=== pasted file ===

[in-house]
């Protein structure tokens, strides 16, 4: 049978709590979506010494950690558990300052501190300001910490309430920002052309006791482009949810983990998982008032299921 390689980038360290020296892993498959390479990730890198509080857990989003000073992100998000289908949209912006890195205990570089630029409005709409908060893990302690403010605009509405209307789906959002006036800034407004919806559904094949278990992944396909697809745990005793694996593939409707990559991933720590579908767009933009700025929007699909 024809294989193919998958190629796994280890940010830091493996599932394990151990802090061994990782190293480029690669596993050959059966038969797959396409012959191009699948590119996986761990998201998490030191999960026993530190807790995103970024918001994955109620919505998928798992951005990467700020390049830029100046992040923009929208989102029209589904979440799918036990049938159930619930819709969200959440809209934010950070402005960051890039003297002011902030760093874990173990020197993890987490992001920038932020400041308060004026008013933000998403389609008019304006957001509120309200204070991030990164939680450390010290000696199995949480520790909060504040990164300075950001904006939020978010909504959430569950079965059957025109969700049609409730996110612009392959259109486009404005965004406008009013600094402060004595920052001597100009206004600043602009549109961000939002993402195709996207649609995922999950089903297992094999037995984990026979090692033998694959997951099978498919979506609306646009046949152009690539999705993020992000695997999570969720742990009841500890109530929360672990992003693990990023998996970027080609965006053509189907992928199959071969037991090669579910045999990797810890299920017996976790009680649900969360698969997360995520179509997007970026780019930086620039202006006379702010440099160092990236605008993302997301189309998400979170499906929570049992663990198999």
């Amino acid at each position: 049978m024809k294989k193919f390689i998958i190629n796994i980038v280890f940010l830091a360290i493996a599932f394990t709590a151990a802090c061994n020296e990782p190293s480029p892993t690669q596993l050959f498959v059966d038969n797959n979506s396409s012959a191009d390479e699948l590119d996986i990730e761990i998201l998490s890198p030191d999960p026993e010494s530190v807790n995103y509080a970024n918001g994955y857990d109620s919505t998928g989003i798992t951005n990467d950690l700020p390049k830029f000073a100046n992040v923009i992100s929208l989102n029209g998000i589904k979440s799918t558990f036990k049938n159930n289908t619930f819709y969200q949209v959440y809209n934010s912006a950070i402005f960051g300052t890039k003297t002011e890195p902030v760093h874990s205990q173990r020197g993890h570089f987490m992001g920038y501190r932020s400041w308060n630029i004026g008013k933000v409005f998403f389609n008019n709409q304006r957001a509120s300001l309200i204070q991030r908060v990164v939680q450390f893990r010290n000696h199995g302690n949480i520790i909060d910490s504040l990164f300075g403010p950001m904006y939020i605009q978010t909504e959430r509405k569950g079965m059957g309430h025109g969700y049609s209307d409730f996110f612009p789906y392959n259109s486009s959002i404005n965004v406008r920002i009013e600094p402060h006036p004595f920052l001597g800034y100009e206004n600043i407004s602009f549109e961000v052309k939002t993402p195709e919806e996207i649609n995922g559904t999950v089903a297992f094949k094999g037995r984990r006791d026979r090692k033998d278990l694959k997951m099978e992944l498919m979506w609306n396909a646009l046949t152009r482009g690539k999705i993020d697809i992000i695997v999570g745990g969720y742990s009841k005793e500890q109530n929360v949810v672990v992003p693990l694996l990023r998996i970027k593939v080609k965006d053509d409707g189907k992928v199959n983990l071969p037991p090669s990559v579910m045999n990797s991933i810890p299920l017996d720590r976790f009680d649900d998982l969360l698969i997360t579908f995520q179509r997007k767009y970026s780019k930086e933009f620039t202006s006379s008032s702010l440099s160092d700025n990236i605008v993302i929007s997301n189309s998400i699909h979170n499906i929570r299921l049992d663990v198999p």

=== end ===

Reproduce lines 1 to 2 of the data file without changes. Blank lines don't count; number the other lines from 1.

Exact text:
[in-house]
């Protein structure tokens, strides 16, 4: 049978709590979506010494950690558990300052501190300001910490309430920002052309006791482009949810983990998982008032299921 390689980038360290020296892993498959390479990730890198509080857990989003000073992100998000289908949209912006890195205990570089630029409005709409908060893990302690403010605009509405209307789906959002006036800034407004919806559904094949278990992944396909697809745990005793694996593939409707990559991933720590579908767009933009700025929007699909 024809294989193919998958190629796994280890940010830091493996599932394990151990802090061994990782190293480029690669596993050959059966038969797959396409012959191009699948590119996986761990998201998490030191999960026993530190807790995103970024918001994955109620919505998928798992951005990467700020390049830029100046992040923009929208989102029209589904979440799918036990049938159930619930819709969200959440809209934010950070402005960051890039003297002011902030760093874990173990020197993890987490992001920038932020400041308060004026008013933000998403389609008019304006957001509120309200204070991030990164939680450390010290000696199995949480520790909060504040990164300075950001904006939020978010909504959430569950079965059957025109969700049609409730996110612009392959259109486009404005965004406008009013600094402060004595920052001597100009206004600043602009549109961000939002993402195709996207649609995922999950089903297992094999037995984990026979090692033998694959997951099978498919979506609306646009046949152009690539999705993020992000695997999570969720742990009841500890109530929360672990992003693990990023998996970027080609965006053509189907992928199959071969037991090669579910045999990797810890299920017996976790009680649900969360698969997360995520179509997007970026780019930086620039202006006379702010440099160092990236605008993302997301189309998400979170499906929570049992663990198999």